David Bourget (Western Ontario)
David Chalmers (ANU, NYU)
Rafael De Clercq
Jack Alan Reynolds
Learn more about PhilPapers
Behavioral and Brain Sciences 20 (4):575-575 (1997)
We suggest that neither selectionism nor constructivism alone are responsible for learning-based changes in the brain. On the basis of quantitative structural studies of human brain tissue it has been possible to find evidence of both increase and decrease in tissue mass at synaptic and dendritic levels. It would appear that both processes are involved in the course of learning-dependent changes.
|Keywords||No keywords specified (fix it)|
|Categories||categorize this paper)|
|Through your library||Configure|
Similar books and articles
Clive R. Bramham (2005). Molecular Mechanisms of Synaptic Consolidation During Sleep: BDNF Function and Dendritic Protein Synthesis. Behavioral and Brain Sciences 28 (1):65-66.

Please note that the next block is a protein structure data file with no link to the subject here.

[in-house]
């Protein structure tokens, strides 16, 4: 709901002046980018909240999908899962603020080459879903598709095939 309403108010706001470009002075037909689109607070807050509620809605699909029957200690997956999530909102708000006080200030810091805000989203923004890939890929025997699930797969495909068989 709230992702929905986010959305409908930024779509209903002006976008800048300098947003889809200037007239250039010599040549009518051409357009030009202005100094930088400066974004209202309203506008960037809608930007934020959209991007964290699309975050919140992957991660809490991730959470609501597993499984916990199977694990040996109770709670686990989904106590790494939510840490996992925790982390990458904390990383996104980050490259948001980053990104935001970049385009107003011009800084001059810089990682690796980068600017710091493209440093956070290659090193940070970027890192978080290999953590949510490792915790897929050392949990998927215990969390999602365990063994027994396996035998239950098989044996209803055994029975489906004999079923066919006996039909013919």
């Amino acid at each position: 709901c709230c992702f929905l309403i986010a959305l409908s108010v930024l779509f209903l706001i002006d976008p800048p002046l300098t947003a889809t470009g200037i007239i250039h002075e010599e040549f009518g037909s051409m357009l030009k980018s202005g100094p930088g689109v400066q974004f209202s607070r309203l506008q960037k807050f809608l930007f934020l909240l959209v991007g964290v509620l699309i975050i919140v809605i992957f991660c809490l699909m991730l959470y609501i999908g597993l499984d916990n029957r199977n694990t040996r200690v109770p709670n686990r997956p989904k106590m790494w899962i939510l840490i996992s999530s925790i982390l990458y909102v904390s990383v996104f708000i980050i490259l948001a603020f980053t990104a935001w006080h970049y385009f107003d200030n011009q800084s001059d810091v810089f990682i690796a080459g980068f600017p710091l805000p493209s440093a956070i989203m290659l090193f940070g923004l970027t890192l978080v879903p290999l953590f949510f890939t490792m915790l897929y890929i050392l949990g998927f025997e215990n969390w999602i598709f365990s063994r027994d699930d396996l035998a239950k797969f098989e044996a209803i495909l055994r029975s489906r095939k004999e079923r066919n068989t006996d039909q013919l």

Stuart Hameroff (1999). The Neuron Doctrine is an Insult to Neurons. Behavioral and Brain Sciences 22 (5):838-839.
Stephen Grossberg (1997). Neural Models of Development and Learning. Behavioral and Brain Sciences 20 (4):566-566.
George Székely (1997). Learning is Remembering. Behavioral and Brain Sciences 20 (4):577-578.
Stuart R. Hameroff (2007). The Brain Is Both Neurocomputer and Quantum Computer. Cognitive Science 31 (6):1035-1045.
Nancy J. Woolf (1999). Dendritic Encoding: An Alternative to Temporal Synaptic Coding of Conscious Experience. Consciousness and Cognition 8 (4):447-454.
Jaap Van Pelt & Harry B. M. Uylings (2003). Growth Functions in Dendritic Outgrowth. Brain and Mind 4 (1):51-65.
Sorry, there are not enough data points to plot this chart.
Added to index2009-01-28
Recent downloads (6 months)0
How can I increase my downloads?